Just a quick pic of a build up I am in the middle of. It's going together really quickly, so I decided it was finally time to do a video tutorial. As soon as I'm done with this build I will start. Stay tuned for more!
Tuesday, October 20, 2015
Sunday, September 27, 2015
I'll provide the executive summary here, rather than at the end. Be sure to read the entire post to make sense of each of these points.
- Assume that America will survive, will grow, and will prosper.
- Plan to build wealth over time, not get rich quick.
- Start today.
- Manage your own money.
- Open an account at a brokerage house.
- Your goal is to follow the market, not beat it.
- Follow a Buy and Hold strategy.
- Buy an S&P 500 index fund.
- Invest a fixed amount every month, more if you are able
- Roll your dividends and profits back into your investment account.
Now let's dig into each of those points a little deeper, and give a better explanation of the reasoning behind them.
My entire strategy hinges on one key assumption: that America will continue. That the USA will continue to grow, to exist, and to prosper. If you do not share this assumption, then my investment strategy is not for you. If you DO believe this, then I have some very simple advice to offer you. The strategy I believe in will not get you rich quick. It will make you money over time, assuming our key assumption plays out. It will net you a lot more money than just putting it into a savings account, and in my opinion is one of the best investment strategies around. It's simple, it's safe, it's affordable, and best of all as America grows, so does your net worth.
If you haven't seen the movie "Wolf of Wall Street" yet, I highly recommend it. There's a great little scene in there were Matthew McCaunahey's character is explaining the fundamentals of the investment business to newcomer what's his name.
Your first assignment is to watch this entire video.
The crux of it is this: the people trying to "help" you invest your money and increase your net worth are actually just trying to make money for themselves. SURPRISE! Go figure, right? Turns out, this is entirely true.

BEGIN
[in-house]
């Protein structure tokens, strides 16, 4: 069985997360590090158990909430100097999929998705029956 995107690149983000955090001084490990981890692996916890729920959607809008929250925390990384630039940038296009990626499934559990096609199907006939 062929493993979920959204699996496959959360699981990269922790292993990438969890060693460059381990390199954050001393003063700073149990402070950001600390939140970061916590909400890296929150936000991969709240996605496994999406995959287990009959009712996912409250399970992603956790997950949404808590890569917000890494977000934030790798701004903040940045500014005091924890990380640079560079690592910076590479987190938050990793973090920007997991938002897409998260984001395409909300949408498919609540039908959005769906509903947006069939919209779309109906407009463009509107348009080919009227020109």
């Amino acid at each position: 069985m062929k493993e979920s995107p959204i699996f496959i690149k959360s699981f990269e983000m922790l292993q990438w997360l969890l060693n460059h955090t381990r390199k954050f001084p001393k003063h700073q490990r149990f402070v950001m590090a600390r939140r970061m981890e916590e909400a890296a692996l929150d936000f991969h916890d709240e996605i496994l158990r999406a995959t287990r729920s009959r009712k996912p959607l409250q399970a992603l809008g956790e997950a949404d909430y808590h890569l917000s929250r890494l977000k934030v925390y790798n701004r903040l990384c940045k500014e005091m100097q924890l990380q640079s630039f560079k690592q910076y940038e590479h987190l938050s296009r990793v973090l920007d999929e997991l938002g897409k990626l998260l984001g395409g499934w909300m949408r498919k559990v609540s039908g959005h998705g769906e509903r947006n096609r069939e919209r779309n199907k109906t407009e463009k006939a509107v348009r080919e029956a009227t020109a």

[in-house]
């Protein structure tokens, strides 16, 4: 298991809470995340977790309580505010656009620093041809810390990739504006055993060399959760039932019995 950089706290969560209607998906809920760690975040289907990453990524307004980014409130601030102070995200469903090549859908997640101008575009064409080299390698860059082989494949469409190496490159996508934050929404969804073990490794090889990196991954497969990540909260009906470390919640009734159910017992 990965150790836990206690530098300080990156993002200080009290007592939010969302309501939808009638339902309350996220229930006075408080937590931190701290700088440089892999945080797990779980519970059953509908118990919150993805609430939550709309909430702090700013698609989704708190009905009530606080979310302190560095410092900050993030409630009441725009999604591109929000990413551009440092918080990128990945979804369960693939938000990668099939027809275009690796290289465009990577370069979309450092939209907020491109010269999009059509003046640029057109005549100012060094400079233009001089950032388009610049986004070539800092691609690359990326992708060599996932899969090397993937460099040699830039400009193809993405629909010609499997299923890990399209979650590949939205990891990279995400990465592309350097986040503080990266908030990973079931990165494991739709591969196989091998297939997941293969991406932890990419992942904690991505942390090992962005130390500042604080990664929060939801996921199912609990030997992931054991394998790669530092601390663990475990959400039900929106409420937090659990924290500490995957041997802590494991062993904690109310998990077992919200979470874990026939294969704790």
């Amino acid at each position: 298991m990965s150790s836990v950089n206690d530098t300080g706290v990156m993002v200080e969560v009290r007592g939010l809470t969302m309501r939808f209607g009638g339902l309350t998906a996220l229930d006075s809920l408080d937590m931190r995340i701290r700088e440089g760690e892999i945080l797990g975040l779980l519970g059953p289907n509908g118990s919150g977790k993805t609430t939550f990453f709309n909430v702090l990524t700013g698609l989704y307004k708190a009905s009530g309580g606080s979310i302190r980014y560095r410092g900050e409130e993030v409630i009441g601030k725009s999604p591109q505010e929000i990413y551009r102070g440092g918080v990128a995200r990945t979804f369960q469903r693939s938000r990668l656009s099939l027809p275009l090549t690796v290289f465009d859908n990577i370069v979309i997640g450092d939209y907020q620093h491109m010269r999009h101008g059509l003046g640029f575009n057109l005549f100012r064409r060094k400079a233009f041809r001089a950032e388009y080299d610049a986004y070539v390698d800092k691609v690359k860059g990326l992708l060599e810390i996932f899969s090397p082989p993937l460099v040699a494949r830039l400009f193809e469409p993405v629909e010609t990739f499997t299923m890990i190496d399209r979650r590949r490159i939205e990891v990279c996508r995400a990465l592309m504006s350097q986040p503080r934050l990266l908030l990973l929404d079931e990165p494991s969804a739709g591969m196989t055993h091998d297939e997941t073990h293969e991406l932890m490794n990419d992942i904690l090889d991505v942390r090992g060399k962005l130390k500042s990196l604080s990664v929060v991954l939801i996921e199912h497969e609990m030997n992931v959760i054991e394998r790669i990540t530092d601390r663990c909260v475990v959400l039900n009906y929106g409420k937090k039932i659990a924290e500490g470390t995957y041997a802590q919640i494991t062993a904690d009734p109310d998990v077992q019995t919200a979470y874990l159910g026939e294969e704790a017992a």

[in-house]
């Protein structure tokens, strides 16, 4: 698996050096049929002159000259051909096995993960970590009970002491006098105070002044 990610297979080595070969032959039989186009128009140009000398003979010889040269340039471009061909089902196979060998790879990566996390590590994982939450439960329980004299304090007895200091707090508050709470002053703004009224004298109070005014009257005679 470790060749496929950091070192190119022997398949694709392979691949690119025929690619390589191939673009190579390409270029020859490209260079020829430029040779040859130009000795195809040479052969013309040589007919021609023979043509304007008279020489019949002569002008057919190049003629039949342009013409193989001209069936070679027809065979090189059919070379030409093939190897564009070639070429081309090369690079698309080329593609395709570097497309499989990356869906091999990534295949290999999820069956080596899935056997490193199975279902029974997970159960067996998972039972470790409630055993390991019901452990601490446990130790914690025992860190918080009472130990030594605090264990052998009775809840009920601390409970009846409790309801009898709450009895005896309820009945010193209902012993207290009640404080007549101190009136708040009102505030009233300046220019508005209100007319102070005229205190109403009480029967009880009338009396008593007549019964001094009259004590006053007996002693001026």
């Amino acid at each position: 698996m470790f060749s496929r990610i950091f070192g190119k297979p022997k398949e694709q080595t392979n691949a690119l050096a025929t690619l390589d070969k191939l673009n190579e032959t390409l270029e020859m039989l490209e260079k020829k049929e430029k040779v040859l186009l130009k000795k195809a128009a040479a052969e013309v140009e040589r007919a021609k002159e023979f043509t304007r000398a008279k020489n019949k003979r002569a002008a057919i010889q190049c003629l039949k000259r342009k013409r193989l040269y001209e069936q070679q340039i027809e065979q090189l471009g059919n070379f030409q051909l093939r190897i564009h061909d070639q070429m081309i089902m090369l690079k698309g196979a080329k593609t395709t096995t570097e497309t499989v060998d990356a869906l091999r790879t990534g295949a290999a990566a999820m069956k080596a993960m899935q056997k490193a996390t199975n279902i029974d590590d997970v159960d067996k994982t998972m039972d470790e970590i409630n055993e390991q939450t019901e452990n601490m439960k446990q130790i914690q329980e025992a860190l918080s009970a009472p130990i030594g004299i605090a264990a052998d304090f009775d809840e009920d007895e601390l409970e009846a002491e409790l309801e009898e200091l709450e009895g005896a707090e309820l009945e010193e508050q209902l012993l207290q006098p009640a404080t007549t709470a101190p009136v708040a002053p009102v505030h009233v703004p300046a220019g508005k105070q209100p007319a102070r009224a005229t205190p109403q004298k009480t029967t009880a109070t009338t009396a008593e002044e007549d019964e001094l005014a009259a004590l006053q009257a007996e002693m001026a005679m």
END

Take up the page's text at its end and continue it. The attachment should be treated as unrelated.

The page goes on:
Almost universally, financial advice, management or leadership comes with a stiff price tag, be it implied or actual. Every time your investment manager convinces you to do a trade to better position yourself to outpace the market, he gets a commission. Every time you buy a product from them, they get a commission. There's an old joke about money managers: they will continue to manage your money until they've managed it all into their pockets. The other oddity about money managers is that almost universally, they don't know more than you do. They don't have access to any more information than you do, or that which is publically available. What they have is an infrastructure, one which is created to craft the illusion that they can help you beat the stock market, and turn your dollars into millions. The truth is far less appealing. Where do you think they get the money to pay for the big offices, the commercials that run during prime time tv, the bonuses that they pay for their best sellers? They get it from you, the investor. So this begs the question, why give your money to them when it can be put to work for you?
The highest earning sales guys (and that's exactly what they are, sales guys) will tell you that on your own, you don't stand a chance of outpacing the market, and that with them, they can leverage their giant network and access to help make that happen. This is nothing but a sales ploy, in order to get their hands on your money so they can fee you into oblivion.
I say all of this to set up the first pillar of my investing strategy: Manage your own money. Open an account with a brokerage house like Fidelity, and make your own decisions. Don't give your money to some money manager who is free to move it around as he sees fit, and charge you fees with every change. Shop around for a place that you like. There are plenty of them out there. Find a place where you can put your money, manage your trades yourself. Typically there's a transaction fee for each trade, and they will vary. There are lots of great discount brokerages that offer very low transaction fees, and great service. Find the place that works best for you. There are loads of online resources for finding a good place to keep your money. I use Fidelity.
Let's go back to that primary assumption I spoke about earlier. The belief that America will continue to survive and prosper. A brief look at the stock market will show that in general, over time, it has shown improvements and has continued to grow. Just like America. I remember in the late 90's when the Dow Jones Industrial Average broke 10,000 and we were all stunned. Since then it has almost doubled. So since the DJIA began being calculated in 1896, up until the late 90's we go to 10,000, and then less than 20 years later we've almost doubled. THAT is incredible growth. For some reason investors are obsessed with beating the market, when simply FOLLOWING the market will show significant returns over time. FAR superior returns to many other investing vehicles that are available.